Some interviews never get easier for reporters and editors, and they probably shouldn't. They simply can't be easy for the people answering the questions.

Some interviews never get easier for reporters and editors, and they probably shouldn’t. They simply can’t be easy for the people answering the questions.

For a story in this month’s issue about Columbus’ alarming infant mortality rates (“Striking the Root,” page 41), I interviewed Nathan and Michelle Hurd, whose son Will, just 82 days old, died of SIDS in 2009. We spent an hour in their Grove City home talking about the aftermath of Will’s death—including their fierce dedication to reducing SIDS deaths through the nonprofit foundation they created, BabyWill.org, and Nathan’s upcoming work on a task force created by Columbus City Council president Andy Ginther.

Transcribing notes from the recorded interview a few days later, my discomfort and hesitation were palpable; you never become really sure of what to say in these situations, but you want to make sure you say it sensitively and clearly. I heard sadness in Nathan and Michelle’s voices, too, but also resolve and determination.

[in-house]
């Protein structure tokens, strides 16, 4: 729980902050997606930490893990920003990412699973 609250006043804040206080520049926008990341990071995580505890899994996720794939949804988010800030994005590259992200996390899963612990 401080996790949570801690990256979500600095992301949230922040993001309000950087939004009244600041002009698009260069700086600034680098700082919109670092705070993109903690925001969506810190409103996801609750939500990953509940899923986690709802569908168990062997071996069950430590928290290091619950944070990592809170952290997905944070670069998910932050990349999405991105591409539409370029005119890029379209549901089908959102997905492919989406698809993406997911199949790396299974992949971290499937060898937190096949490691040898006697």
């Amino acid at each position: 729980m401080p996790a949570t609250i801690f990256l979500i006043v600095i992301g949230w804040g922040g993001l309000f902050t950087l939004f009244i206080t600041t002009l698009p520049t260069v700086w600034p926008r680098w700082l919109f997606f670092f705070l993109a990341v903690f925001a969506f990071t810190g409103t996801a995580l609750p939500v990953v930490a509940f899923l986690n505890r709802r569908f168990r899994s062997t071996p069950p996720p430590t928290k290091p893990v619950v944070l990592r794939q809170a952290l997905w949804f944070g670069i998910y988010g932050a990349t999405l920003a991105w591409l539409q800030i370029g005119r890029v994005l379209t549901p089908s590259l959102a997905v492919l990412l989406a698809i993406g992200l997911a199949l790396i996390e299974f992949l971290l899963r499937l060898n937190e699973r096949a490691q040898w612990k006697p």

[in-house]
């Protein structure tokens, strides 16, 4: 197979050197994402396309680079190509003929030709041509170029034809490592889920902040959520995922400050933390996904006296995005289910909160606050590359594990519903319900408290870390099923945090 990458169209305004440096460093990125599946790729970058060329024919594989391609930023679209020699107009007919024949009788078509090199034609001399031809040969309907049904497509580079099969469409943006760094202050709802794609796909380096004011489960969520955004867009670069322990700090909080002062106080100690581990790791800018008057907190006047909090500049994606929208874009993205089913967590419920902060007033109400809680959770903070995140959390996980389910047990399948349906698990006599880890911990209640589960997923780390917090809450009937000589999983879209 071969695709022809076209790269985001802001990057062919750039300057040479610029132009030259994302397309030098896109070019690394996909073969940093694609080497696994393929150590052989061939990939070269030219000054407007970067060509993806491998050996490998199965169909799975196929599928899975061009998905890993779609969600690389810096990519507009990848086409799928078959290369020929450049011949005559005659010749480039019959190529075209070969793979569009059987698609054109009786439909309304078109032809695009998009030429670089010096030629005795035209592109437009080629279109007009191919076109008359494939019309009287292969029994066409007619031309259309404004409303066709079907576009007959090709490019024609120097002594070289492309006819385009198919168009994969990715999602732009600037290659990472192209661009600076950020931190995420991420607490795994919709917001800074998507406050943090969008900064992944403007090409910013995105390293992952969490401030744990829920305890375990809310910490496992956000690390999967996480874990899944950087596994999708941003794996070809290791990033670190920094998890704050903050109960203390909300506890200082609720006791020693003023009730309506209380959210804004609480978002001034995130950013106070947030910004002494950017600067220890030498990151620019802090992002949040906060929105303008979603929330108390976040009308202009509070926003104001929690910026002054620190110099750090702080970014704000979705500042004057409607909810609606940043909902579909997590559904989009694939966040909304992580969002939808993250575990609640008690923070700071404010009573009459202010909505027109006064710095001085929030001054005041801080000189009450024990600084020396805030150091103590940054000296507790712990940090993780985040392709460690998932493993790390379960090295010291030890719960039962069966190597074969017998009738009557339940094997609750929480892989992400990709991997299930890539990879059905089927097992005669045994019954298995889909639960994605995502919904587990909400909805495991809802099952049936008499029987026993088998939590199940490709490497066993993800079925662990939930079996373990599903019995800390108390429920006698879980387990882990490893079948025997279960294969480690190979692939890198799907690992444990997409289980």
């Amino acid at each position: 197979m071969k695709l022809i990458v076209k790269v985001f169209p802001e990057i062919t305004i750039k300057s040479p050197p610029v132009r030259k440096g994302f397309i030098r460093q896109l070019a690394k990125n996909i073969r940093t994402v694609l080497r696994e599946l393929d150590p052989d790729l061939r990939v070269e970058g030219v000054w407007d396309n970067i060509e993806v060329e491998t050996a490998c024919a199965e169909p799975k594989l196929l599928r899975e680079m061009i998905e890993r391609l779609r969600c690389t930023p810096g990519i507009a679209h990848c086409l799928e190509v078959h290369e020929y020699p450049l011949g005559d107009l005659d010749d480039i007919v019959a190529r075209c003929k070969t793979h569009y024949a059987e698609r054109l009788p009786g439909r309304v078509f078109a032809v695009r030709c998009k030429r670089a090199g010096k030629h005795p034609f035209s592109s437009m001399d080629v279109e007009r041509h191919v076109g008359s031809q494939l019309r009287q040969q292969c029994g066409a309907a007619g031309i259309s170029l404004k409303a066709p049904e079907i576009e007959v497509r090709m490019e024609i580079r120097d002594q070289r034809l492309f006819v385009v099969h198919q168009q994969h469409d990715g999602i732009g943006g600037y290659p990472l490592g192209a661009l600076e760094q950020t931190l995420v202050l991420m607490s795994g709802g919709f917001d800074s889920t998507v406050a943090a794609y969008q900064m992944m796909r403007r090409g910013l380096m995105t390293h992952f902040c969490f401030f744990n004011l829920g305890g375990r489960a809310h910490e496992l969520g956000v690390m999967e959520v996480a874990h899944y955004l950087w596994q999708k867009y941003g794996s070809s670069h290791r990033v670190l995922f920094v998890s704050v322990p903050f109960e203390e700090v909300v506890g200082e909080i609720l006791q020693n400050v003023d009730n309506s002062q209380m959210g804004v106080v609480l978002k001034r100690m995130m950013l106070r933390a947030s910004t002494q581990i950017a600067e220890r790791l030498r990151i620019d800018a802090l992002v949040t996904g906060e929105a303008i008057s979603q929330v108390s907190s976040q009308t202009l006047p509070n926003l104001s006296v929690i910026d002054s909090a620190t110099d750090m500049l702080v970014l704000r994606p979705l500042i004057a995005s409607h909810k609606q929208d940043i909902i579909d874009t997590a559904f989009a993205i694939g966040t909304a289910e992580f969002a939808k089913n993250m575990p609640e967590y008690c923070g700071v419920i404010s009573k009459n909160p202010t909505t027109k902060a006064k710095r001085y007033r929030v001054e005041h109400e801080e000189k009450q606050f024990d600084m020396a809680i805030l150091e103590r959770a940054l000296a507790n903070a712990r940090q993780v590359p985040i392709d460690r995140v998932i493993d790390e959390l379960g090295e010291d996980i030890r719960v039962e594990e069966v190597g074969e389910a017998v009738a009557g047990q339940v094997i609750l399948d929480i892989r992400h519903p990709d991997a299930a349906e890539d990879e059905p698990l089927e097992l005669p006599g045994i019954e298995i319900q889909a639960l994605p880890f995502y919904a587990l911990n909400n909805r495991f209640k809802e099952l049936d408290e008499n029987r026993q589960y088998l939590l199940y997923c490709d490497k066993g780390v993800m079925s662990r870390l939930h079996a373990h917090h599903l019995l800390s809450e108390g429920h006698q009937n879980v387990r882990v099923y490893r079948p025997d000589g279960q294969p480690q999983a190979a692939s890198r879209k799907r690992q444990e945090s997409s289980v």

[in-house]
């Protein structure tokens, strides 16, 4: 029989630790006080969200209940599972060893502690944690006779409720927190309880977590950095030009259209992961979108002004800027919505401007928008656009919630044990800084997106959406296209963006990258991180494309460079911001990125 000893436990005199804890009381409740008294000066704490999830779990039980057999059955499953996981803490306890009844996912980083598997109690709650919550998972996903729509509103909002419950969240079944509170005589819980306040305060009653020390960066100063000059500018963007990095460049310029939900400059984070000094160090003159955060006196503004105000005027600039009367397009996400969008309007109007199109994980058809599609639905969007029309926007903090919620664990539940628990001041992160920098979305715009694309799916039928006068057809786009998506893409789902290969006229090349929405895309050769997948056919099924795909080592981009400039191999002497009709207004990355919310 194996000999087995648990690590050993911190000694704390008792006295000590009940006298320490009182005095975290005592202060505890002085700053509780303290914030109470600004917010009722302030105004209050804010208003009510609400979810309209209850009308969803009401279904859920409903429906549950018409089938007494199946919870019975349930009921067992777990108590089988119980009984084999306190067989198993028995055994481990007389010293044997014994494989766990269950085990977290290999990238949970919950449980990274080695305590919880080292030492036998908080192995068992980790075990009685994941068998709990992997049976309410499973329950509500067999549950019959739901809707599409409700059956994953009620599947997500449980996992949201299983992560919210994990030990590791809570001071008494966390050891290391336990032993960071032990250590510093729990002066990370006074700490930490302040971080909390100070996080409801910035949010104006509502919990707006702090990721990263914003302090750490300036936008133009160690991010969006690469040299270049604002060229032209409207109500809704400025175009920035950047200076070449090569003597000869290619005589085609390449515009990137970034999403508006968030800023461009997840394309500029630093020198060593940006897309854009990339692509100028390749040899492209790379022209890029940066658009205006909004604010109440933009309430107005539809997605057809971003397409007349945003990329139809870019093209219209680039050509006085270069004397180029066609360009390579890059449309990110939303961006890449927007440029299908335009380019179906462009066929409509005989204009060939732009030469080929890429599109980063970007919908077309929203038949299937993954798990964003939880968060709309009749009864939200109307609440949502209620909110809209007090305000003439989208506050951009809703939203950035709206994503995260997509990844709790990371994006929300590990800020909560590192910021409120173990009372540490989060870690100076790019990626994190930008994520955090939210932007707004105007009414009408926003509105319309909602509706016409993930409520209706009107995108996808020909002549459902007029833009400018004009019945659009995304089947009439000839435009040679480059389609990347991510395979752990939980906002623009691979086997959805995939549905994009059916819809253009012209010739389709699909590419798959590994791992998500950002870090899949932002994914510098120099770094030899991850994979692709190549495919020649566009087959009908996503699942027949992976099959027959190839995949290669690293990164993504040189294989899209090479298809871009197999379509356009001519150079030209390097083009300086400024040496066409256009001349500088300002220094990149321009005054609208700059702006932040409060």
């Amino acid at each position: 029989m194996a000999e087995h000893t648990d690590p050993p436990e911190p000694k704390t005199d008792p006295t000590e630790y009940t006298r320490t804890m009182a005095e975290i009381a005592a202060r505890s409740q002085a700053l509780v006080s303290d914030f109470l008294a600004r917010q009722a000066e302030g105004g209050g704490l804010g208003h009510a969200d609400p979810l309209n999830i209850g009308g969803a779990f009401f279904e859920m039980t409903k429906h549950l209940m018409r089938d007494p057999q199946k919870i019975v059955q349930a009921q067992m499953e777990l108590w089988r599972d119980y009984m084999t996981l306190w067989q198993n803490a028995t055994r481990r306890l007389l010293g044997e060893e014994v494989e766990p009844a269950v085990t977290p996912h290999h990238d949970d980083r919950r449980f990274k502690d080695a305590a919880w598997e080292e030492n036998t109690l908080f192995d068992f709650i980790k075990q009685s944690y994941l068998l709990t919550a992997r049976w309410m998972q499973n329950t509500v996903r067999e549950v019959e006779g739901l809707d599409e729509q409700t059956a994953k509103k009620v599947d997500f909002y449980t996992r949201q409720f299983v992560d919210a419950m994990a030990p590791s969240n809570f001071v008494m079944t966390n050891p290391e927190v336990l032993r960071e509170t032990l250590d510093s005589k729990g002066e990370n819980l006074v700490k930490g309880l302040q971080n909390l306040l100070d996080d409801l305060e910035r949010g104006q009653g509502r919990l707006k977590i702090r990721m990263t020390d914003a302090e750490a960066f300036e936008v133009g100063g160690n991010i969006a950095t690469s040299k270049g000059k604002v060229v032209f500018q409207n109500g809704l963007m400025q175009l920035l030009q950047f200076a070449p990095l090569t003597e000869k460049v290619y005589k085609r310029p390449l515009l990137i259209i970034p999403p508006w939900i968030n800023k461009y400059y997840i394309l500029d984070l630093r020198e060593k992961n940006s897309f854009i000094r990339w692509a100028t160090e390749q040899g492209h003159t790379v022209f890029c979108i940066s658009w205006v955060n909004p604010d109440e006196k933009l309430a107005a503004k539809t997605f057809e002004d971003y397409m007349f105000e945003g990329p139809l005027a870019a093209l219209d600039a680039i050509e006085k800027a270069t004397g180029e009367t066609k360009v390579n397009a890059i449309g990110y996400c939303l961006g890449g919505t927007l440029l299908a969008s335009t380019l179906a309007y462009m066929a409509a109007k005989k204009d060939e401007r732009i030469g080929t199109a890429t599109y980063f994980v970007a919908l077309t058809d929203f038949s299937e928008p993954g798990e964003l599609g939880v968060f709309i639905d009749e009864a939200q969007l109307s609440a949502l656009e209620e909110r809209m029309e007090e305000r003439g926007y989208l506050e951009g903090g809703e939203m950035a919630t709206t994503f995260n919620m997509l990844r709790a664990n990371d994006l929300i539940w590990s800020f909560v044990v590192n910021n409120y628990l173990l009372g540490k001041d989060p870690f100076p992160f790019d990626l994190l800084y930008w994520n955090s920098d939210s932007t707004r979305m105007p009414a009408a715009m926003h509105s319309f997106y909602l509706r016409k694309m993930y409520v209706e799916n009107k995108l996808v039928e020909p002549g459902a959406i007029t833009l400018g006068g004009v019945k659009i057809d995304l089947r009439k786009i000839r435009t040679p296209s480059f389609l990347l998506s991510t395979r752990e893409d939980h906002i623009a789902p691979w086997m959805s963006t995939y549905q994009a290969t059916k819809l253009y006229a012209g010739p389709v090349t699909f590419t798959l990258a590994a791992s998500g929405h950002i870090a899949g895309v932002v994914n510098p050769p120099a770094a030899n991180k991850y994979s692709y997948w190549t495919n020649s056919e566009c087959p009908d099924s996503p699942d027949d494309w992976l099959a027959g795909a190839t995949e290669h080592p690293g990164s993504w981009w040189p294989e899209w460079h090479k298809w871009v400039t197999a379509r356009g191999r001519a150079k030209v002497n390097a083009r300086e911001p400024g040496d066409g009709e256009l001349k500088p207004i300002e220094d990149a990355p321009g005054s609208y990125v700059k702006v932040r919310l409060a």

Because they are committed to raising awareness of SIDS, they are willing to do things like sit down with a stranger for an hour, talking about their devastating loss. We disrupted their schedules a few days later when photographer Tessa Berg took their picture for the story. They could not have been more gracious or generous.

At the end of the conversation, Nathan handed me a flash drive with photos of Will and of the annual 5K race that draws hundreds of participants and raises money for BabyWill.org. I found some quiet time in the office to go through the pictures. Will was a gorgeous, happy baby. I’m humbled that Nathan and Michelle would share such personal moments with me; seeing Will made me connect with them more deeply and, I hope, made my story that much more empathetic.

It’s true that Nathan and Michelle and the others we spoke to want to spread the word about their mission, but it still amazes me that the people we rely on to tell stories actually pick up the phone and answer questions from reporters. We’re so grateful to everyone who did and does and will speak with us. We couldn’t do it without you.